We don't know who's behind the violence against Abel's company. We just know that he's scrambling to put this deal together and only has a month to do it, and that his wife Anna (Jessica Chastain, doing a credible Brooklyn accent), is not making things any easier for him. She's a tough-as-nails ally and confidant ("My husband is an honest man, don't mistake his honesty for weakness," she tells another character), as well as a wily bookkeeper. But she's also a borderline Lady Macbeth figure who often chides her husband for not being as hard as he should be, because this is a hard, shadowy world, and these are mean streets. The movie follows Abel and/or Anna as they try to get money to save their collective enterprise. Probably a third of the tale occurs during conversations between scowling men seated across tables in dimly-lit rooms. This is mesmerizing, up to a point, thanks to Isaac's cinematically borrowed but still palpable magnetism and the coiled intensity of the supporting players, and from cinematographer Bradford Young's lighting, which imparts a purgatorial gloom to conversations about capital and interest, respect and disrespect.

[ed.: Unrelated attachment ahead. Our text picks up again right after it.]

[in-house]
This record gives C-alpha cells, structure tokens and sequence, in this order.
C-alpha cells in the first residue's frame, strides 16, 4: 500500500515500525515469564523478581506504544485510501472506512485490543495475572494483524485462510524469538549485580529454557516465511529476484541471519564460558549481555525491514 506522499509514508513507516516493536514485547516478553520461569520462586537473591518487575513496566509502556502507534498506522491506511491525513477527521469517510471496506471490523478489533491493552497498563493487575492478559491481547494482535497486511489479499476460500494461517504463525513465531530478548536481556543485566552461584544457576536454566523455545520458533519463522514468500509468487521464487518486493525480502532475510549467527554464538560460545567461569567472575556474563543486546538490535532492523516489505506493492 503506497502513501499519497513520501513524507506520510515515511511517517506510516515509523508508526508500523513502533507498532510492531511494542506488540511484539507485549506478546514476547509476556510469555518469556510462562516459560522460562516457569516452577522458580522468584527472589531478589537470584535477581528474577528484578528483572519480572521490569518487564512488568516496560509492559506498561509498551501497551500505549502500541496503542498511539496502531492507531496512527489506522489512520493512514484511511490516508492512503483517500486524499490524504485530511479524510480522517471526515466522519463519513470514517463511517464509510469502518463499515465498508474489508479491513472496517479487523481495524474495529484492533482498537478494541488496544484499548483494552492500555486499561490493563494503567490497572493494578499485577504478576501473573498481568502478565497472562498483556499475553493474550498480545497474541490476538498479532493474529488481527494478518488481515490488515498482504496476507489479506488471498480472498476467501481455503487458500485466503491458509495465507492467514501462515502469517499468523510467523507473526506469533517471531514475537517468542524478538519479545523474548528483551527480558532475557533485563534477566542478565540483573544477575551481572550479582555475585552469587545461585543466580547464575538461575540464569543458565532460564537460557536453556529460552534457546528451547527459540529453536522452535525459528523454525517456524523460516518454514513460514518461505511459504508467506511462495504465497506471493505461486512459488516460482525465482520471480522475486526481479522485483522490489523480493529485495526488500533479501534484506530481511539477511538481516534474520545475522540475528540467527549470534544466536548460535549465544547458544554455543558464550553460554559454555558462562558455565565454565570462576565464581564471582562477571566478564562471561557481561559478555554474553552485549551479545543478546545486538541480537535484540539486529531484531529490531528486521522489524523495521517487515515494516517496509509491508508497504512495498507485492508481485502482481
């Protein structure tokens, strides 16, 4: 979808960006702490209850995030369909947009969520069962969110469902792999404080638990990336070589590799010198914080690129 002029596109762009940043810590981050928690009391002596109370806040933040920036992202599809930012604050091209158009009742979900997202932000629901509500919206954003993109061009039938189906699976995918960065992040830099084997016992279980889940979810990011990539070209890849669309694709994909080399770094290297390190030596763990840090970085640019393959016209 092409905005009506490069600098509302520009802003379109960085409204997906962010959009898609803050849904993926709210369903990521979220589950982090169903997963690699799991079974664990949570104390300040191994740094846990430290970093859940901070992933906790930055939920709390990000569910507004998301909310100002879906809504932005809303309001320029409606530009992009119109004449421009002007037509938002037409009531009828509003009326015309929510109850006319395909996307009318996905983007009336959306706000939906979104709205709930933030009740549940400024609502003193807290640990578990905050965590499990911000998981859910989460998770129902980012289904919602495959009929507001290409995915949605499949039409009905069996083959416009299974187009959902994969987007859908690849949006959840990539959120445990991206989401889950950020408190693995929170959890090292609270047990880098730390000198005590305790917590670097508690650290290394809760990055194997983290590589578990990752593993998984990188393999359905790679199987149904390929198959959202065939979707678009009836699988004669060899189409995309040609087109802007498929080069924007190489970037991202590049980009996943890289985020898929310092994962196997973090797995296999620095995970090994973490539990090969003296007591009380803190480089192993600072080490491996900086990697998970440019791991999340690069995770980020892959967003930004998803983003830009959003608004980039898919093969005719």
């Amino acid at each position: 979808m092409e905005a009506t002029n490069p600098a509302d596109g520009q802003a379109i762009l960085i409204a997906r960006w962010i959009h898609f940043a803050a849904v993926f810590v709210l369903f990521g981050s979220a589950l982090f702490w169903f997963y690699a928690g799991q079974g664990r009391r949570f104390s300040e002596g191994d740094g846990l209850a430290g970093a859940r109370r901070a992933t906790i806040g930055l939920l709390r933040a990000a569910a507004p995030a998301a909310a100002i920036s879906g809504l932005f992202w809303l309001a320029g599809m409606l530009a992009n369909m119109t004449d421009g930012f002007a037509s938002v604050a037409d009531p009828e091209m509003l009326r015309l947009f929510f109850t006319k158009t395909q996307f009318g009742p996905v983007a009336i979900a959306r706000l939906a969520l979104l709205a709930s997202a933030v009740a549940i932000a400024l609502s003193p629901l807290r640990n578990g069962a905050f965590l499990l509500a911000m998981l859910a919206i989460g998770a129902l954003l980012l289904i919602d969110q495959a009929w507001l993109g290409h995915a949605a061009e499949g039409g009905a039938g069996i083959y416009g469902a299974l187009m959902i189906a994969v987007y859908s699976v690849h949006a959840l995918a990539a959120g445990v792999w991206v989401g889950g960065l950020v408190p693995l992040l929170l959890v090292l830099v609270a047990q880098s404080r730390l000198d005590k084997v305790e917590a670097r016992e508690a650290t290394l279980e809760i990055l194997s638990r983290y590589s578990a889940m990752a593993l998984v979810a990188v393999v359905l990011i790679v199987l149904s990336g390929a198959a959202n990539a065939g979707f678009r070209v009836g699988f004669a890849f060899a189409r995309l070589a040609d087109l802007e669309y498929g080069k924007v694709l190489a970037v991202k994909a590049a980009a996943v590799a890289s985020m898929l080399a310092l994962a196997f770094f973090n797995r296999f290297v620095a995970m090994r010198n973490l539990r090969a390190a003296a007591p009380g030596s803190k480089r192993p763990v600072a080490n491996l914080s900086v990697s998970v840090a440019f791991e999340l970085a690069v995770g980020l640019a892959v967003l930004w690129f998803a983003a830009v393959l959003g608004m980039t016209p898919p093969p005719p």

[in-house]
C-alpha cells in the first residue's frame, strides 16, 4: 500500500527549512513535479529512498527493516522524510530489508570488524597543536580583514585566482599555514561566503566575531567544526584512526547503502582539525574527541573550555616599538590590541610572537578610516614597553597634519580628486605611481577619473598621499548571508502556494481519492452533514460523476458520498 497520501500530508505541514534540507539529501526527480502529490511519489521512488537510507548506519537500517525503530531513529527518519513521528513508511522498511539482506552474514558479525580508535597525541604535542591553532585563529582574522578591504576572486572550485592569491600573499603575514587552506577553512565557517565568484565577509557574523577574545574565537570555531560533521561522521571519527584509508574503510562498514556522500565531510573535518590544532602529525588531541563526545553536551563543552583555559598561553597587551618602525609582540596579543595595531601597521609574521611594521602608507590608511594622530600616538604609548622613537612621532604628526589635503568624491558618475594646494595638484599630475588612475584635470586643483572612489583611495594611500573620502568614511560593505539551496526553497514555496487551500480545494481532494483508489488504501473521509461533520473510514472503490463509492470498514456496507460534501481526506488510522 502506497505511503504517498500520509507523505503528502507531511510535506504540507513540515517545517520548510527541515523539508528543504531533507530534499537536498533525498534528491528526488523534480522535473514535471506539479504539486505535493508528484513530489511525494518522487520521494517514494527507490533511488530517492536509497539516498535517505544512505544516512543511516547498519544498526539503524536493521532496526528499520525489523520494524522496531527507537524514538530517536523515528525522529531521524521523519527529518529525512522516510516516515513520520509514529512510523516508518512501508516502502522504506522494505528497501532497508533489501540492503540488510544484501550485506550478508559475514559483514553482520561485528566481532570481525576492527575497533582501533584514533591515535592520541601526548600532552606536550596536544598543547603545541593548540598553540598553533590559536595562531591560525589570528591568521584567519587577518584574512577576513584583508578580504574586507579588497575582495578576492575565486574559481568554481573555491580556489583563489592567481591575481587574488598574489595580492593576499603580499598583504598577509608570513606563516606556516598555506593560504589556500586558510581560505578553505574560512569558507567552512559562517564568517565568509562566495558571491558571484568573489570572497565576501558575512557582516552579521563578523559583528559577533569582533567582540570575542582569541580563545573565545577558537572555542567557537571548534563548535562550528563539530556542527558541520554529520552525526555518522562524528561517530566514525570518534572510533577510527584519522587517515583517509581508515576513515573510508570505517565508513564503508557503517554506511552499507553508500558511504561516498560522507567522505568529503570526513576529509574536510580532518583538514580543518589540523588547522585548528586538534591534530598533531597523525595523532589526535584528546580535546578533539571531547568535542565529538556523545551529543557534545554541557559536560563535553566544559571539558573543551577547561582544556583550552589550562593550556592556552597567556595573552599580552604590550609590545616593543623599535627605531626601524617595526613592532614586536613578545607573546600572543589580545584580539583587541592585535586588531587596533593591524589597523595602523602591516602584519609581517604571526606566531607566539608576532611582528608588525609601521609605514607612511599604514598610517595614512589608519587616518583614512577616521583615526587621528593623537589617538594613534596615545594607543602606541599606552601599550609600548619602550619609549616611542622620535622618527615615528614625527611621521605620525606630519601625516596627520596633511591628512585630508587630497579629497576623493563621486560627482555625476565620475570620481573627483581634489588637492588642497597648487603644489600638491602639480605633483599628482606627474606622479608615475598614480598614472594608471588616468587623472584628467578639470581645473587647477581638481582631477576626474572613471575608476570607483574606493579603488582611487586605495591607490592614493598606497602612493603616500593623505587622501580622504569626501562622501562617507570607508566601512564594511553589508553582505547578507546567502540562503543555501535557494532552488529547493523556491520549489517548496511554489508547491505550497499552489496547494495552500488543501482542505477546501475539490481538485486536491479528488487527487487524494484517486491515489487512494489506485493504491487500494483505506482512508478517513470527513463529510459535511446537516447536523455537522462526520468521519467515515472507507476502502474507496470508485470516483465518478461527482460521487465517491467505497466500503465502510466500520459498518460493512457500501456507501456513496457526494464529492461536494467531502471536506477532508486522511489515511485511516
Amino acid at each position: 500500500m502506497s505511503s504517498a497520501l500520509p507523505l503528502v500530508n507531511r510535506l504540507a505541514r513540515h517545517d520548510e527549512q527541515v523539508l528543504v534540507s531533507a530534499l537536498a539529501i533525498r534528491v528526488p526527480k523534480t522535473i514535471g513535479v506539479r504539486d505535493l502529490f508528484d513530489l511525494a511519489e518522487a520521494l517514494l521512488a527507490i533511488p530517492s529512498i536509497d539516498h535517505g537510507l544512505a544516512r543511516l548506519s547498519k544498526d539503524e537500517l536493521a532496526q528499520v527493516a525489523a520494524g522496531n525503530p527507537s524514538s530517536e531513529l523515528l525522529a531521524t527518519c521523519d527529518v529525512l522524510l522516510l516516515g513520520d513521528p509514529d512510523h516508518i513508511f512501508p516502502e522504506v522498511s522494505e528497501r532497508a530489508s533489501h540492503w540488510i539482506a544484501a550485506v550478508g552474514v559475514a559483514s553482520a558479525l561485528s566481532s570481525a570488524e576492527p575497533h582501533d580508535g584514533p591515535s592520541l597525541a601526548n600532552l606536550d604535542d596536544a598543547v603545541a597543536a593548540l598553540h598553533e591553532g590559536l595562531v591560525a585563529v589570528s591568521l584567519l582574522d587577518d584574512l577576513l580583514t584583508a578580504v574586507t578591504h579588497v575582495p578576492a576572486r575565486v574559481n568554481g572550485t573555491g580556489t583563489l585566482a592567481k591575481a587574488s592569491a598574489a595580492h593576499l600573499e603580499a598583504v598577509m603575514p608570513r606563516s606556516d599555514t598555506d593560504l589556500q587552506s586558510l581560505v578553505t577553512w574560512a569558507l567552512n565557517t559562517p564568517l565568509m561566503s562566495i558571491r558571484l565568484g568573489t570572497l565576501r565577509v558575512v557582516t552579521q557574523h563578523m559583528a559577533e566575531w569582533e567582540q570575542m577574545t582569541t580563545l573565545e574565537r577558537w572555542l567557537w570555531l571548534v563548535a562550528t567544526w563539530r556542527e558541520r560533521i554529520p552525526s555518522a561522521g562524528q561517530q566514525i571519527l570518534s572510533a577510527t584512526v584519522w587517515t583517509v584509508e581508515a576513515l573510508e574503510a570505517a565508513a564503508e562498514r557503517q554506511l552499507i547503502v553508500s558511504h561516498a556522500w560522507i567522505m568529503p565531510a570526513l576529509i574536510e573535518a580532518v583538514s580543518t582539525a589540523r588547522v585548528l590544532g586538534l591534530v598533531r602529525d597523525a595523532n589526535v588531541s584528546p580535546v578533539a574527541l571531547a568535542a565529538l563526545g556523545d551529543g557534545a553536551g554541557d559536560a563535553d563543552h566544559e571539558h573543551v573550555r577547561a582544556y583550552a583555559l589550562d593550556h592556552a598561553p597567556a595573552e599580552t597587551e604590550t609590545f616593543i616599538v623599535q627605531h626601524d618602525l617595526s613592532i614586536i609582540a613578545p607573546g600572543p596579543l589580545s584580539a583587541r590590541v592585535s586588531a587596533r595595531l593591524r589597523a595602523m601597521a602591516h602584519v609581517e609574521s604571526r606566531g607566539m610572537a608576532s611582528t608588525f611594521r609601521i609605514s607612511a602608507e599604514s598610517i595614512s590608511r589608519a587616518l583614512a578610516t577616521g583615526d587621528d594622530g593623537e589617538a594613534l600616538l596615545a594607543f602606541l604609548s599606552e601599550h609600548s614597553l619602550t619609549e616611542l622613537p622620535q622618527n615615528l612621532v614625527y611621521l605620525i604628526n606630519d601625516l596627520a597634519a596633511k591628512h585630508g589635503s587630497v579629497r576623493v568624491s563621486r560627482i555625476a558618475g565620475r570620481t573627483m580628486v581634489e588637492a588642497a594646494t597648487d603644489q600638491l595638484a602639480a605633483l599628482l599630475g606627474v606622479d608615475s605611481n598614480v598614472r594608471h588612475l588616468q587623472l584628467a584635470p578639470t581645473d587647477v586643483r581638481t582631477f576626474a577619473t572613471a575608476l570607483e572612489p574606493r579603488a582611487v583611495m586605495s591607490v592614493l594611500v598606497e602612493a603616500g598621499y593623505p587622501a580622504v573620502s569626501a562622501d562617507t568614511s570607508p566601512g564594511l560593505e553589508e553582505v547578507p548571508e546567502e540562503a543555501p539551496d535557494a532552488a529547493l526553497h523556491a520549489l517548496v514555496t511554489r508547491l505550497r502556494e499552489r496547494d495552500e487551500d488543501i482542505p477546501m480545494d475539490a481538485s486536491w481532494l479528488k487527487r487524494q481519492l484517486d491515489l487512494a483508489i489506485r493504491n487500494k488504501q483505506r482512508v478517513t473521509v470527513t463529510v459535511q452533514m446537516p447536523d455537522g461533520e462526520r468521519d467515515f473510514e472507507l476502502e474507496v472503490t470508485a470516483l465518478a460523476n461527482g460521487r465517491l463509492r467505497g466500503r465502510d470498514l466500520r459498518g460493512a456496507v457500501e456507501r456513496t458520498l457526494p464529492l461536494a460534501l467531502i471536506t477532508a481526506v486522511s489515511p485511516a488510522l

The film's title refers to an actual, statistical designation: 1981 was the most violent year in New York City history up till that point, with 1,841 homicides (the number climbed through 1991 before starting to level off). Coupled with the retro look and rhythm and subject matter—the film is a dirty business movie, a crime film, a crusading New York DA story, and a visual homage to cinematographer Gordon Willis ("The Godfather," "The Conversation"), and a lot of other '70s-film signifiers as well—it all feels like a romanticization of a past which, through a twenty-teens, American middle-class filmmaker's eyes, looks like a Brigadoon of urban ethnic machismo. The movie is so funereal that at times it plays like a memorial service, not just for a particular kind of American drama, but for the male heroes who populated them: a snapshot of one of the last cultural moments when American men could be Men, in that old fashioned, two-fisted, furrowed-brow-and-whispered-threats sort of way.